Ethylene: Advent of Gas Chromatography
I'm back with ethylene-centric blog post series. Hope you took a look on the review of ethylene symposium, JSPP 2016 and last post about Nobel prize controversy. If you didn't, you are never too late to read those posts. I'm having around 10 days holidays, although I've experiments to do during that time. I promise myself to read and subscribers to write as much as possible on folllowing couple of weeks.
Unlike other plant hormones, ethylene is a gas. Detection and measurement for any hormone is critical till today. In one hand, a group of scientists were skeptical about ethylene as hormone and on the other hand, the measurement of ethylene was really diffiuclt. Keep in mind that we are discussing about the beginning of 1900s. Two features are required for a good detection method. Sensitivity and Accuracy. Before 1950s, ethylene measurement was a painstaking job. For example, Gane accumulated gas from 60 pounds of apples for around one month to detect ethylene and published that data at 1934.
Advent of gas chromatography and flame ionization detector had changed the whole ethylene field. In the above figure, number of published papers related to ethylene over time is showed. It's clear that after 1950s, it has been increased. And, that was the time point for the introduction of gas chromatography. This powerful techlique led to the discovery of biochemical pathway for ethylene biosynthesis and ethylene binding site also in next few decades.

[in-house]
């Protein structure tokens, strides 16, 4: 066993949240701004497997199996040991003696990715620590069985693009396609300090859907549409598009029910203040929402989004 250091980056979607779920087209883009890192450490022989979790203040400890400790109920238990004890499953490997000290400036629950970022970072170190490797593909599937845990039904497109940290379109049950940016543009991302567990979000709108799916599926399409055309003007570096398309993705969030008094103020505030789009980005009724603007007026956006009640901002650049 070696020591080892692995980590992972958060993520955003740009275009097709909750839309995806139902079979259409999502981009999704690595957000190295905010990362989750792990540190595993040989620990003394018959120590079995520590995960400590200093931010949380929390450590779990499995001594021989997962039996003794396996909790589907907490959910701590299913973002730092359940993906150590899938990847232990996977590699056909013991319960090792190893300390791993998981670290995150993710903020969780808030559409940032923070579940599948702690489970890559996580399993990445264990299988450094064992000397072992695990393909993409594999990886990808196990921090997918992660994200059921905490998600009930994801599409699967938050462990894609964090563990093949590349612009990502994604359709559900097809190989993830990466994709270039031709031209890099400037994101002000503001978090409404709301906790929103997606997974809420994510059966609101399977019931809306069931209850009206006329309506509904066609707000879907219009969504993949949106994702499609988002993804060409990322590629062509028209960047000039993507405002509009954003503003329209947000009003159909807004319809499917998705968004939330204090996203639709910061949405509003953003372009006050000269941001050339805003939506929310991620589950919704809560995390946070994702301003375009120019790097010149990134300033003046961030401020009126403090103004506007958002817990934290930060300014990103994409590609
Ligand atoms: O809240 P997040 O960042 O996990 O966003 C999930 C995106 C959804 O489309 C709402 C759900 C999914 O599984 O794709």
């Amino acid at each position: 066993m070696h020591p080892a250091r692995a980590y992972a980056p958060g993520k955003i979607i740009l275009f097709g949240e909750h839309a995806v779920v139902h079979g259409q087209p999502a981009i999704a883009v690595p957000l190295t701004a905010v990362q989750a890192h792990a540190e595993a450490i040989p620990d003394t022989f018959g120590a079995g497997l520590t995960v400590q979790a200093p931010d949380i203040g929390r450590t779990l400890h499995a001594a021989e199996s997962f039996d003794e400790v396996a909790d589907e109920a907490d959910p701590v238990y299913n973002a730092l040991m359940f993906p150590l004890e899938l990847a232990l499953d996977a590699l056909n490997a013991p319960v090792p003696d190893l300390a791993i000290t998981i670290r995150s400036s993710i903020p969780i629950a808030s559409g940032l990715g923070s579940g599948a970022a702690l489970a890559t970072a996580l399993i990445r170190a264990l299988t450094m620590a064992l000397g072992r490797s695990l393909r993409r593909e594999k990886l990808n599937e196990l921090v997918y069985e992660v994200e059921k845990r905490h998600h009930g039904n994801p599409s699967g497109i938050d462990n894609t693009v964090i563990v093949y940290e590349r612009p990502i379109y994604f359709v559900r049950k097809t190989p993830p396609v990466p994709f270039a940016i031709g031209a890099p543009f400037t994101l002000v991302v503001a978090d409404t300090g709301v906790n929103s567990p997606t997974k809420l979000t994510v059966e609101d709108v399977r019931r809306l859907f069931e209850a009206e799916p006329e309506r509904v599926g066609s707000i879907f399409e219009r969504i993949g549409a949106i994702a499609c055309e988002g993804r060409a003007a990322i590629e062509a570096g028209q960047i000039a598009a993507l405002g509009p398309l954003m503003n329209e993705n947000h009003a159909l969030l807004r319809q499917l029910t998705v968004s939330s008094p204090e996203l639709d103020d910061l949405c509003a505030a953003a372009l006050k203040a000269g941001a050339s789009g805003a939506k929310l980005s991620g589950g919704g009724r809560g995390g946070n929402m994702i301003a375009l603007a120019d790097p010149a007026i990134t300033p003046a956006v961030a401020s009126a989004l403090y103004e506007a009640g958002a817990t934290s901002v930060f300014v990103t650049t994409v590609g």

In addition, there is another interesting time point highlighted on the above graph. That time point indicates from when Arabidopsis had been started to use in research. This tiny weed changed everything in plant science research. And if you are not aware why should I care about Arabidopsis, you are welcome to explore WHY ARABIDOPSIS WHY series to know about amazing stories. Coming back to the graph, use of Arabidopsis as model plant facilitates scientist to do quicker experiments, which also helped to uplift ethylene research. Not but the least, application of molecular biology opened another door to look at the things we saw before on biochemical basis. Due to these biological science blessings, we saw a huge progress about our understanding on ethylene signaling and control of ethylene biosynthesis.
Upto this post of ethylene series, I have discussed more about how ethylene was identified as a hormone, popular controversy about ethylene and contribution of gas chromatography, Arabidopsis as a model plant and molecular biology to discover more about ethylene.
From the next post of this series, I will focus more on biosynthesis, transport and signaling one by one. Be with me, discuss, argue and take a fun ride of ethylene exploration.
Graph courtesy: Dr. Brad M. Binder's review paper on ethylene at Journal of Plant Growth and Regulations (2015)
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